I have made a personal commitment to fight only in self-defense or in direct defense of another person. If someone attacks me physically, I will defend myself. If I see someone being physically assaulted in front of me, I will jump in to help the victim. As an anarchist, I pay attention only to right and wrong and I consider the law to be irrelevant. However, it happens to be the case that the circumstances under which I will fight are exactly those circumstances allowed by law – to protect myself or another from a violent assault. I also happen to believe that nonviolent mass resistance is a more effective strategy in most circumstances than the use of force, as it avoids the huge strategic error of pitting weakness against strength in a direct confrontation.

However, I also refuse to condemn people who fight back against violent oppression, as in the heroic struggle of the Rojava Cantons against Daesh or the Zapatista uprising of 1994. Real life is complicated, and sometimes people have little choice but to fight back. This article will address radical pagan warriorship in the context of both strategic nonviolence and actual fighting, but I remain committed to nonviolent protest actions.

Warrior Dreams

Our myths and legends tell fascinating though often tragic stories of great warrior heroes. Many pagans find these stories inspiring, and some look for ways to recreate a “pagan warrior path” in the modern world.

Some pagans treat the concept of the warrior entirely as an archetype, and use phrases such as “peaceful warrior.” Others reject this as inauthentic, and insist that no one can claim the name of warrior without being “initiated” through violent conflict.

Both perspectives treat the word “warrior” as something special, a myth to live up to, a status to earn. I’d like to examine the relevance of these ideas for pagan radicalism, and explore how we might be able to make these concepts work for us. I’m going to be looking at several different aspects of what warriorship might mean to us – including the definition of the word “warrior,” the benefits of focusing on victory, the importance of strategic decision-making and tactical discipline, the potential danger of treating warriorship as an archetype and the usefulness of building a martial mindset through martial training. I’ll wrap it all up at the end by looking at a pagan warrior code from Irish lore, and adapting it to our purposes as modern radicals.

What is a Warrior?

Anti-capitalist pagans are committed to seeking radical social change. Many of us are also uncomfortable with the whole concept of the warrior, associating it with violent masculinity. Unfortunately, some pagans do make a simplistic connection between the “warrior archetype” and the “sacred masculine,” ignoring the reality that these are two separate concepts.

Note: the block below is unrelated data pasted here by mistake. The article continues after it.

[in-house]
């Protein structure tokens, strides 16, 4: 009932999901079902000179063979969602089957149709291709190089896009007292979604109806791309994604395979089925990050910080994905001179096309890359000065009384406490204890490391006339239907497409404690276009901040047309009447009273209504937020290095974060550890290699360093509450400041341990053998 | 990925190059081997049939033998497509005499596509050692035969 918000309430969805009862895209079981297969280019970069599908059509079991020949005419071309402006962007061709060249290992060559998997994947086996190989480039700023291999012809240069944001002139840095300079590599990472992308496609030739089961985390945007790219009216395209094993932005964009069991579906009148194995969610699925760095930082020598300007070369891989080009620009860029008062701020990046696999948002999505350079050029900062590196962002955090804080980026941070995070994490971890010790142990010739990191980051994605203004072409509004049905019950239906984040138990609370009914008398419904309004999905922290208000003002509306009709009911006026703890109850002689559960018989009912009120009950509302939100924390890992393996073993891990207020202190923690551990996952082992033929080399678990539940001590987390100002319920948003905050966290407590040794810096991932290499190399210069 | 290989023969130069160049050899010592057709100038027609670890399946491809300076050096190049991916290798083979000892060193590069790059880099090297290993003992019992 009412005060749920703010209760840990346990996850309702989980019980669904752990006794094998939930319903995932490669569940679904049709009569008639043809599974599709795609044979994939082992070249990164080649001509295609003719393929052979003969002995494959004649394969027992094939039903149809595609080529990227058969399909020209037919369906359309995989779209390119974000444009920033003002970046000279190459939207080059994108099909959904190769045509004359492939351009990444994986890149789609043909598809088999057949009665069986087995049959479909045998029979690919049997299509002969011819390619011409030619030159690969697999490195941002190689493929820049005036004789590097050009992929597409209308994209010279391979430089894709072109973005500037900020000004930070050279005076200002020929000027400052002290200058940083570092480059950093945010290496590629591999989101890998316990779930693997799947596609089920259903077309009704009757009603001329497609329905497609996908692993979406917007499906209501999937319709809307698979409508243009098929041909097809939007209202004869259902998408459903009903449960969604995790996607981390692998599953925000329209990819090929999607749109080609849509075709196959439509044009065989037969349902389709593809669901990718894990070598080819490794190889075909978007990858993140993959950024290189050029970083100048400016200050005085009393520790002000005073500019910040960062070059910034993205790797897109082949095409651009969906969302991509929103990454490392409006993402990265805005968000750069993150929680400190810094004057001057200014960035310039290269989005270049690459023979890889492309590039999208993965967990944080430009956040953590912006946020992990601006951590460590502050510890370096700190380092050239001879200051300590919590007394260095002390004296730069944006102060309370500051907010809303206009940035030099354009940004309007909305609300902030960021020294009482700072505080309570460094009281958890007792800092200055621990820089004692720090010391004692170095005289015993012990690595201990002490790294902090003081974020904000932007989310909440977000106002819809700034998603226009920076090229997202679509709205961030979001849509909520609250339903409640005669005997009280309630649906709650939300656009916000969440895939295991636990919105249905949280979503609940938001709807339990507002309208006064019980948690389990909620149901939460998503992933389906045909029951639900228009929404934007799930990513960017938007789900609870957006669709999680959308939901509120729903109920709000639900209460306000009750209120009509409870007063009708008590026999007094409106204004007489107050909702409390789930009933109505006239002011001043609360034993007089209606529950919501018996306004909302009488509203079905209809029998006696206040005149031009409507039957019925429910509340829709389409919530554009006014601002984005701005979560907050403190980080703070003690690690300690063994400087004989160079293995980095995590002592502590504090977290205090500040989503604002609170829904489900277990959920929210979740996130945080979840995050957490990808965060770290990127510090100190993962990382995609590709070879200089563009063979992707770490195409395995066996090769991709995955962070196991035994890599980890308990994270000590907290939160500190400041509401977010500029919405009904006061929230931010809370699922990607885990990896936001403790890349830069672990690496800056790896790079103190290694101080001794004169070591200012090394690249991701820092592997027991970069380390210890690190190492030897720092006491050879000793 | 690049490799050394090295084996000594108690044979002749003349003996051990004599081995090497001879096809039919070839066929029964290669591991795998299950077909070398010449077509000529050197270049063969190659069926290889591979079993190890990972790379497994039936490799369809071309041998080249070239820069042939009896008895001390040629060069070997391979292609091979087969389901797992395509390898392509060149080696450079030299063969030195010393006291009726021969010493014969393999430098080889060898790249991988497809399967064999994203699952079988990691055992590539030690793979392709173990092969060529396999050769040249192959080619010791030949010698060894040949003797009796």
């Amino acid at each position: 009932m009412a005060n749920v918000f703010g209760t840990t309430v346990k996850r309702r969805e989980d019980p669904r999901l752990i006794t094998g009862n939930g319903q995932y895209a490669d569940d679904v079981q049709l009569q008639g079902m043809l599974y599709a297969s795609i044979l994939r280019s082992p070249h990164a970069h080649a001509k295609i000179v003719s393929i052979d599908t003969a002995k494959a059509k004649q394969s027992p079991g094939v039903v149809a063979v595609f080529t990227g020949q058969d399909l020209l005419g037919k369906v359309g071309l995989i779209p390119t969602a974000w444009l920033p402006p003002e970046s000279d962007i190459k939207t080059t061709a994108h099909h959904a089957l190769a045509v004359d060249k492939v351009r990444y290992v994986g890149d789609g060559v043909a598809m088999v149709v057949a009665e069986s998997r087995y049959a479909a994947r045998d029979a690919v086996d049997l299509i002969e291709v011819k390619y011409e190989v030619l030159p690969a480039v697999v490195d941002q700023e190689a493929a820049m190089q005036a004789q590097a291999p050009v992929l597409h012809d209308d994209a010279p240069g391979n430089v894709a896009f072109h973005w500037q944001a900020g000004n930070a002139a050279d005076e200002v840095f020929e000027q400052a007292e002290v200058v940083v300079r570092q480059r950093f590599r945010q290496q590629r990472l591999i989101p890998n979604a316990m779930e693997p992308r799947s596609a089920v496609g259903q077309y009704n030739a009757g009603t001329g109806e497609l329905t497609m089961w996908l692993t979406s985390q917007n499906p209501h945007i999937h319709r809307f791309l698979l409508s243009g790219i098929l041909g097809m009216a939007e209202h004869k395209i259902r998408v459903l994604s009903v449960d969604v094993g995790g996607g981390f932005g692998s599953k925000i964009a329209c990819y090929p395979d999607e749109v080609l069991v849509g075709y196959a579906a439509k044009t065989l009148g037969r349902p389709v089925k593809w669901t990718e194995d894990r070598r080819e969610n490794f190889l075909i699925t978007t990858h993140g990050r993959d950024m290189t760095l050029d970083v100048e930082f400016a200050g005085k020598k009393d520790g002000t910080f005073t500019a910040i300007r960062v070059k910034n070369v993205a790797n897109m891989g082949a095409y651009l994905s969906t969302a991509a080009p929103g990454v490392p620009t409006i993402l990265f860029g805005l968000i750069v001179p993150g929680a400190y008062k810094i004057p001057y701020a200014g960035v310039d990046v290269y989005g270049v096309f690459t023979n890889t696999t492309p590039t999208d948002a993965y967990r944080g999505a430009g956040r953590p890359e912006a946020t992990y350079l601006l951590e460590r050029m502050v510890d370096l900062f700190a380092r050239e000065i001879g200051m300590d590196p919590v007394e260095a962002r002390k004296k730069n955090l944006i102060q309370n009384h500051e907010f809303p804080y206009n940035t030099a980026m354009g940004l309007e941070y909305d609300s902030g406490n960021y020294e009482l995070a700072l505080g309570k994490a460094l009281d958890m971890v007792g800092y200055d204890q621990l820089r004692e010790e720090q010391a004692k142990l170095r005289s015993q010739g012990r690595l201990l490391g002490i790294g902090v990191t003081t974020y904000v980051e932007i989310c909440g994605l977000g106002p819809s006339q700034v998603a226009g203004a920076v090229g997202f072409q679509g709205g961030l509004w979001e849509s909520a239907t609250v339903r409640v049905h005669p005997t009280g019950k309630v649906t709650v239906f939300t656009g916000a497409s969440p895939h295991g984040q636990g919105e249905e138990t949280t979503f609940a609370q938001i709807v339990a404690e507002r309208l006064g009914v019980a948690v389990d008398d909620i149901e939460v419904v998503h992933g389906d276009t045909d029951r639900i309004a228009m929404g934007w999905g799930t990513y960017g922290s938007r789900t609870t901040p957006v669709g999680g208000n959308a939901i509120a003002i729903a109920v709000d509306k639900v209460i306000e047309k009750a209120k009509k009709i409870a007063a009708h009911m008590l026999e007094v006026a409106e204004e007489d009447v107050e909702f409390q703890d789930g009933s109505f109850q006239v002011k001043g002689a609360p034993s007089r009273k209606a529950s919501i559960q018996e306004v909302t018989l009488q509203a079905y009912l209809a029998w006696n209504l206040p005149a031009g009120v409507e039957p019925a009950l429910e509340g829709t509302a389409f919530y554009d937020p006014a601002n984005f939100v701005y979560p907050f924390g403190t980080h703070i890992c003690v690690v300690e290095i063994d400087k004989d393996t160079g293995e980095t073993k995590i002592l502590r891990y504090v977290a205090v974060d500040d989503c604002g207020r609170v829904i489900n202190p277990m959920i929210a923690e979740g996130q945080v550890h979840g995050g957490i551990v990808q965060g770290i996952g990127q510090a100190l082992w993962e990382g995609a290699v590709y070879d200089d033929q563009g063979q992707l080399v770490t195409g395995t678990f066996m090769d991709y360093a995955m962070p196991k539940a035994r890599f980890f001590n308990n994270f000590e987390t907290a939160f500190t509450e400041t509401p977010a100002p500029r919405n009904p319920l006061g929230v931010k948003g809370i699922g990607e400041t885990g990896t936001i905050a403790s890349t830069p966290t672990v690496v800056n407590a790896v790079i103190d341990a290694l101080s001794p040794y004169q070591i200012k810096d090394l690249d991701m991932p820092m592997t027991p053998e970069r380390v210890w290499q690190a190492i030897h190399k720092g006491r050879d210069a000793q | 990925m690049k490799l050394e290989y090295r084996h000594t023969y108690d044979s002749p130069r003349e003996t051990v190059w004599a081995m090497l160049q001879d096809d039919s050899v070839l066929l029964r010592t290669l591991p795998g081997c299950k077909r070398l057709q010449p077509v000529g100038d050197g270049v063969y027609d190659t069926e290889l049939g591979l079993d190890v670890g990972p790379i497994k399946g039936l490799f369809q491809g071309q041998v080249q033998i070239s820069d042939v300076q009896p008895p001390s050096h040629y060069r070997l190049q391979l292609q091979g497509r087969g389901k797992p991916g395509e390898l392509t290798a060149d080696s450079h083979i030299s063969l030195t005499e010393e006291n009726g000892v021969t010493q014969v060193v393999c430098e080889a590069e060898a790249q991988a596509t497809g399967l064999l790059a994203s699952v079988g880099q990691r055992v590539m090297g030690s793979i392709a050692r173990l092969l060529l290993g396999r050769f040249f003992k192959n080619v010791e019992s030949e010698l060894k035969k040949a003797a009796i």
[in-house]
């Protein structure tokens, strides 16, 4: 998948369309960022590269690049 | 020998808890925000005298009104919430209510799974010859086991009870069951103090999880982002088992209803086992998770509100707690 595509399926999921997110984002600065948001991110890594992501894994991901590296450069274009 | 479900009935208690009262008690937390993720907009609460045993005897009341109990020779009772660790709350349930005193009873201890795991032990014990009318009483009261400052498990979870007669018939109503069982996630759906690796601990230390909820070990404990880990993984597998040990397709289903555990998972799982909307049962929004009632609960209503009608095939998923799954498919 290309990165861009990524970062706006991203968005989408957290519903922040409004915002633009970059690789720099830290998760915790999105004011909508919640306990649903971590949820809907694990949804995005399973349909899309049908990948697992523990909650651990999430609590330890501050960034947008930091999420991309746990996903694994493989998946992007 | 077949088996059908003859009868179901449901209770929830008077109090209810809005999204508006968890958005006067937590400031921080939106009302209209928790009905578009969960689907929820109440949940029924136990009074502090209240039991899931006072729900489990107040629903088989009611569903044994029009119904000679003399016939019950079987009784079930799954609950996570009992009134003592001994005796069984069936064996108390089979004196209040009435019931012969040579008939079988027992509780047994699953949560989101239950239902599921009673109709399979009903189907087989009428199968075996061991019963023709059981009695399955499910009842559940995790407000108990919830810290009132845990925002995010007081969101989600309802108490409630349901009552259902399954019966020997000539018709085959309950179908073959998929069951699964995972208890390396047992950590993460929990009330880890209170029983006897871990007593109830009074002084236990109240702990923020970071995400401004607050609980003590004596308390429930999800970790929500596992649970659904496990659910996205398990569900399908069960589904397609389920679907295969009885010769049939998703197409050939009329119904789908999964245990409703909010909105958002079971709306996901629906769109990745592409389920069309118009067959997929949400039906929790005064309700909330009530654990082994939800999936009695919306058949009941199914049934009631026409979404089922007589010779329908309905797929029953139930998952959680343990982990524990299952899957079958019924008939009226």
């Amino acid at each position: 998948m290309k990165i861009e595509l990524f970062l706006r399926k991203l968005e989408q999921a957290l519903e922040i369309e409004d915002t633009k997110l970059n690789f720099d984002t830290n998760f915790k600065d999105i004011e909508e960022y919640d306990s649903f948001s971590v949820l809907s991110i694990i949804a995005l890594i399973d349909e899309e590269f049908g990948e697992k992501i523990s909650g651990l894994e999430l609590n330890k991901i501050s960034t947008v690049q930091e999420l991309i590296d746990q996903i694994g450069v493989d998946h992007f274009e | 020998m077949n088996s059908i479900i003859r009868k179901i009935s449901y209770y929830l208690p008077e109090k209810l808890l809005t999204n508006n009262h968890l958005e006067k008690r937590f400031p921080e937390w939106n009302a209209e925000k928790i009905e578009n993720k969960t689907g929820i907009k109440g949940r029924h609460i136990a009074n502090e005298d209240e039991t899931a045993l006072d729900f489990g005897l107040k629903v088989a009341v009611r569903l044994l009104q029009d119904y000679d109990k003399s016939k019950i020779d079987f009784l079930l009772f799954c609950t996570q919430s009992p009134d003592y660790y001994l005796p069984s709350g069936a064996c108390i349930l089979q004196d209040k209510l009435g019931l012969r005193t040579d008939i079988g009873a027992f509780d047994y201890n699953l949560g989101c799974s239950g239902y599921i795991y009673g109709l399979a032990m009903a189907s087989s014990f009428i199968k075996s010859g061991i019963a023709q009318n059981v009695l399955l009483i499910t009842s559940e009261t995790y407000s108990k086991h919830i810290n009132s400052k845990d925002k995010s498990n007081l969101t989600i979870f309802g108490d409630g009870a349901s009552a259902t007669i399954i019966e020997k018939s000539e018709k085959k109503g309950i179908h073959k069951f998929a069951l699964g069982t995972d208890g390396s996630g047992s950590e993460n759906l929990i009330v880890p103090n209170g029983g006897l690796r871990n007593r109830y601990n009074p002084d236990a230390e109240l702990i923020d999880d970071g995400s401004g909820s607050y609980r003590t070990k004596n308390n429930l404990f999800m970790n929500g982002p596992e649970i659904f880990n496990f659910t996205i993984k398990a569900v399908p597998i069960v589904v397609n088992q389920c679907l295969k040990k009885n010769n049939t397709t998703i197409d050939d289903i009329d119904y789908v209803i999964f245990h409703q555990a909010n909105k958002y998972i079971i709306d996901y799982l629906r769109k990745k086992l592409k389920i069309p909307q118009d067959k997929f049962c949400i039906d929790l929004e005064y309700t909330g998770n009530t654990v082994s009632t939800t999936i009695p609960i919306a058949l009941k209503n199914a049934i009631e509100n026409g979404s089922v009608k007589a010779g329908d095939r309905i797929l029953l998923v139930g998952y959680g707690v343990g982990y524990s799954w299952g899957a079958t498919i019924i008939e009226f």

Female fighters of the YPJ play a significant combat role in Rojava. CC BY 2.0 Free Kurdistan.
Female fighters of the YPJ play a significant combat role in Rojava. CC BY 2.0 Free Kurdistan.

The revolutionary women defending the Rojava cantons from Daesh are obviously warriors by any definition, yet they are also fighting for gender equality in their own society. The peasants who marched on Versailles with their pikes in 1789 were mostly women, and there are many other examples. The concept of warriorship doesn’t really have anything to do with masculinity. Of course, the existence of warrior women in ancient pagan Europe is especially relevant to us. If we reject the idea that warriorship is an expression of masculinity, then what exactly is it?

Can “pagan warriorship” be something real and practical, not just a symbol or an archetype? To answer that question, we have to define the word “warrior,” knowing that the definition we settle on will have implications for our own lives and actions as radicals.

In the most down-to-earth terms, a warrior is a person who fights in a war. To define what a warrior is, we have to define what a war is. The Oxford English Dictionary gives a number of different definitions, of which the first naturally refers to armed conflict in the literal sense.

Two of the other definitions are more relevant to our current situation: “A sustained effort to deal with or end a particular unpleasant or undesirable situation or condition” and “A state of competition, conflict, or hostility between different people or groups.”

Most anti-capitalist pagans would probably see themselves as being in a state of conflict with the capitalist system, and would see themselves as being part of a sustained effort to put an end to it. Therefore, our struggle against capitalism can be seen as a war in the broad sense, although we are not engaged in armed struggle and many of us would reject the idea of armed struggle for moral reasons.